“For this reason, it is not licit to impart a blessing on relationships, or partnerships, even stable, that involve sexual activity outside of marriage, as is the case of the unions between persons of the same sex,” the statement said.

In October, he said he would support a civil union law, saying in a documentary that gay people are “children of God and have a right to a family.” And he famously said in 2013: “If a person is gay and seeks God and has good will, who am I to judge?”

Complete Article HERE!

After Vatican said ‘God cannot bless sin,’ some LGBTQ people leave Catholic identity behind

By Alejandra Molina

For the past three years, Eder Díaz Santillan has hosted a podcast on which he interviews LGBTQ people on how they’ve coped with their gender and sexual identities while being raised in traditional Catholic upbringings. He also openly discusses his own identity as a Latino and gay Catholic man.

To Santillan, being gay and Catholic has meant reconciling with the reality the church has never fully accepted his LGBTQ identity. However, he’s recognized there’s a difference between his own relationship with God and the priests who have condemned homosexuality from the altar. It took years, but Santillan realized he could maintain his faith and his LGBTQ identity.

That’s why it may have been a surprise to his listeners when he announced in mid-March he would no longer identify as Catholic. The announcement came just days after the Vatican’s decree it wouldn’t allow priests to bless same-sex unions, saying “God cannot bless sin.”

“It took me this long to recognize that I can let go of anything that hurts me,” said Santillan, 35, on Instagram.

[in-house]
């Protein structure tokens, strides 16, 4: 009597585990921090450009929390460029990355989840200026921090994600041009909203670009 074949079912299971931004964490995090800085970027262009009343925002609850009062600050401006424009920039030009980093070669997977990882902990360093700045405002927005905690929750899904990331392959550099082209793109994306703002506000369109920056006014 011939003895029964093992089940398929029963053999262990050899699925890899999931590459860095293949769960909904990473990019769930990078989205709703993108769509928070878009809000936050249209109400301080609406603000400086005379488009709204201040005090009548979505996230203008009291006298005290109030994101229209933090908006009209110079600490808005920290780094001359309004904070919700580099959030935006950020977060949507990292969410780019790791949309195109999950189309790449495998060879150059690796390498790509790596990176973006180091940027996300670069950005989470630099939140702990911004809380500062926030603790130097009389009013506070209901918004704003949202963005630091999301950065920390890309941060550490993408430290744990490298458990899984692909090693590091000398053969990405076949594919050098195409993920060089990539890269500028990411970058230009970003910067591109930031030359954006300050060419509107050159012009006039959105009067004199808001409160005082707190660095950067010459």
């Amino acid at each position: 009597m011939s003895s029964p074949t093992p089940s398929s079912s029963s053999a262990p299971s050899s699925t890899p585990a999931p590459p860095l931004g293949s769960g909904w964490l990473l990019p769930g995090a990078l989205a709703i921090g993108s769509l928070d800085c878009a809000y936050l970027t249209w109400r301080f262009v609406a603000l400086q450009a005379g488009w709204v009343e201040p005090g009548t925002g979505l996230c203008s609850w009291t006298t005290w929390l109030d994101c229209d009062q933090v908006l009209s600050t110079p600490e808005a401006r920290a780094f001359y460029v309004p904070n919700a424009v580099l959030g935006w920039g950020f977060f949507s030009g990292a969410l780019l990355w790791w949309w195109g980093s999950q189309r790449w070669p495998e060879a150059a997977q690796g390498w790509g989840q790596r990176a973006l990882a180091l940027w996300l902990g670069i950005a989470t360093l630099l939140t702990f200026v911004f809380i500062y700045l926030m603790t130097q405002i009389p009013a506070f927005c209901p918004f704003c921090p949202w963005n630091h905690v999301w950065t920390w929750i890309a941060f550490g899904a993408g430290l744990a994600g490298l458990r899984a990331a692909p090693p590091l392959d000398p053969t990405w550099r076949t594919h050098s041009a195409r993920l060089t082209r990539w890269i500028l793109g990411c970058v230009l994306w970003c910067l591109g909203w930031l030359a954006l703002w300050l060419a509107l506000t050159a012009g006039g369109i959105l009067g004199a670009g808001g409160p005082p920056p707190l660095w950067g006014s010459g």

Pope Francis’ rejection of proposals that would allow priests to bless same-sex couples has left many LGBTQ Catholics feeling disappointed and demoralized by an institution they felt recently represented a softening toward LGBTQ marriages within the church. As a result, some have decided to leave their Catholic identities behind, while others remain hopeful the church will eventually become more accepting. Though some have said Francis later distanced himself from that decision, some, like Santillan, say “that’s not enough.”

After the Vatican’s statement, Santillan felt an urgent need to break from his Catholic identity. He realized he could no longer “normalize being Catholic and gay to my audience,” adding that he had become accustomed to the church’s “condemning narrative.”

The fact the church would not bless same-sex unions was nothing new to Santillan, but what struck him was the Vatican felt the need to “be so explicit” about it.

It was shocking,” he said.

To Santillan, the church’s stance is more than just an opinion of what is right and wrong; it fuels faith-based conversion therapy and the backing of laws that discriminate and criminalize LGBTQ people in Latin American countries. It has repercussions, he said. The Vatican’s “God cannot bless sin” statement took him back to his childhood, when he considered himself a sin due to the church’s rhetoric. He feared he was going to hell.

While Santillan figures out what it means to no longer identify as a Catholic, he said, he will always work to help those “who like me have to live with the trauma of the Catholic Church.”